Three years ago, George Lucas sold Lucasfilm to Disney and it was announced that new Star Wars films would be made, beginning with Episode VII. Well, the film is here now in the form of Director J.J. Abrams’ The Force Awakens. Is the film the second coming of The Empire Strikes Back or does it recall a darker time – The Prequels?
[There will definitely be MINOR SPOILERS throughout this review as I sum up the plot, but I’m going to attempt to steer clear of major spoilers here. For those major spoilers, be sure to listen to our upcoming episode on The Force Awakens.]
The Force Awakens starts out with the best opening crawl since the Original Trilogy. It immediately put me in the mindset that Star Wars films should put the audience in: that this is the next episode in a long-running serial. It turns out that Luke Skywalker (Mark Hamill) has disappeared and a lot of people are looking for him. His sister, General Leia Organa (Carrie Fisher) wants to find him so that he can help the Resistance fight against the remnants of the Galactic Empire, now known as The First Order. The First Order, led by Supreme Leader Snoke (Andy Serkis), wants to find Luke so that they can wipe the Jedi from the galaxy once and for all. Snoke’s primary agent in all this is Kylo Ren (Adam Driver), a Darth Vader-like villain who has a lot more going on underneath his mask than the audience could ever know. Leia has sent her best pilot, Poe Dameron (Oscar Isaac), on a mission to retrieve a map that supposedly leads to Luke’s location. The First Order is also aware of this map and they arrive on the planet Jakku in time to intercept Poe, but not before he stores the map in his faithful droid, the adorable BB-8, and sends him off to find safety—sound familiar? Among the Stormtroopers attacking Jakku, is Finn (John Boyega), a Stormtrooper who is having a crisis of conscience. He helps Poe escape and eventually runs into BB-8, who has befriended a desert scavenger named Rey (Daisy Ridley). Rey was left on Jakku many years ago by her family and she still holds out hope that they will return for her one day. However, meeting BB-8 and subsequently Finn, sets her off on an adventure she could never dream of. The trio eventually runs into legendary smuggler Han Solo (Harrison Ford) and his stalwart companion Chewbacca (Peter Mayhew). The two adventurers attempt to help Rey and Finn get BB-8 back to Leia and the Resistance before The First Order can unleash their ultimate weapon, The Starkiller Base.
I really liked Star Wars: The Force Awakens, but I didn’t love it. I kind of felt the same way about this film as I did about Guardians of the Galaxy: love the characters, but the story around them is kind of lacking. This film is essentially a soft reboot of the Star Wars saga and it serves as a kind of remake of the original film, A New Hope. There are several echoes of that film and the main plot is pretty much the same, but there are callbacks to the other Star Wars sequels as well. Some of those callbacks are cute and work, while others were a tad glaring. While the film felt more like Star Wars than even the Prequels, there were times when I felt I was watching a Star Wars cover band. Granted, it’s a very good cover band, but there were just little moments here and there that didn’t ring true to me, whether they be dialogue choices or actions. They never derailed the film, but they kept me from totally loving it. I will say that the film was much better for me on a second viewing after all of my expectations had been stripped away and I was able to enjoy the film for what it is.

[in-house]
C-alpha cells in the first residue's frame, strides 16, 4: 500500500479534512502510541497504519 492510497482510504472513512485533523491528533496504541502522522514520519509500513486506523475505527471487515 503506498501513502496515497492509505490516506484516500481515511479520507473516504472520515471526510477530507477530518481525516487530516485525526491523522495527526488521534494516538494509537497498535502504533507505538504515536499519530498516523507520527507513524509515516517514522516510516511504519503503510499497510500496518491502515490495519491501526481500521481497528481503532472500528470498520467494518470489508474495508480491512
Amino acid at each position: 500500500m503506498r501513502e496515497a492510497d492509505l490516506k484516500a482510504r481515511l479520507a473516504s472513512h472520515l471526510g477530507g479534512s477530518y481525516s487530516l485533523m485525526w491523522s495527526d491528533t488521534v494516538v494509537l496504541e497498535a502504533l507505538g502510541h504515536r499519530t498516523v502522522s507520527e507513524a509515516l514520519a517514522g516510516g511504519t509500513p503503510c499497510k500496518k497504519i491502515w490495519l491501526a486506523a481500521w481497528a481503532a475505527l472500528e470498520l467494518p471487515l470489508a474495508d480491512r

For better or worse, J.J. Abrams was the best man for this job. As a filmmaker, he’s kind of a great mimic in that he can make films that feel like other filmmakers’ films, but something always feels a bit “off”—see: Super 8, a very good Spielberg film that is only missing Steven Spielberg and that Spielberg magic. However, in the case of Star Wars, Abrams was able to deliver on an impossible task: free the Star Wars brand of the stink of the Prequels and forge a path to the future and make an enjoyable film that was fun and appealed to both new fans and old. Is The Force Awakens perfect? Hell no, but it did what it was supposed to do, which was kick off the Disney era of Star Wars films with a bang.
There is a lot of humor in this film, which is a relief after the stoic and bland Prequels, but at times, I felt that the film overcompensated for those films with too much goofy humor. The original Star Wars had a lot of humor in it too, but it was more organic and flowed from the dialogue—mainly from Han Solo—but with The Force Awakens, it felt like the filmmakers tried too hard. Now, there’s no stupid humor like Jar Jar stepping in shit on the street, but at times things get a little goofy.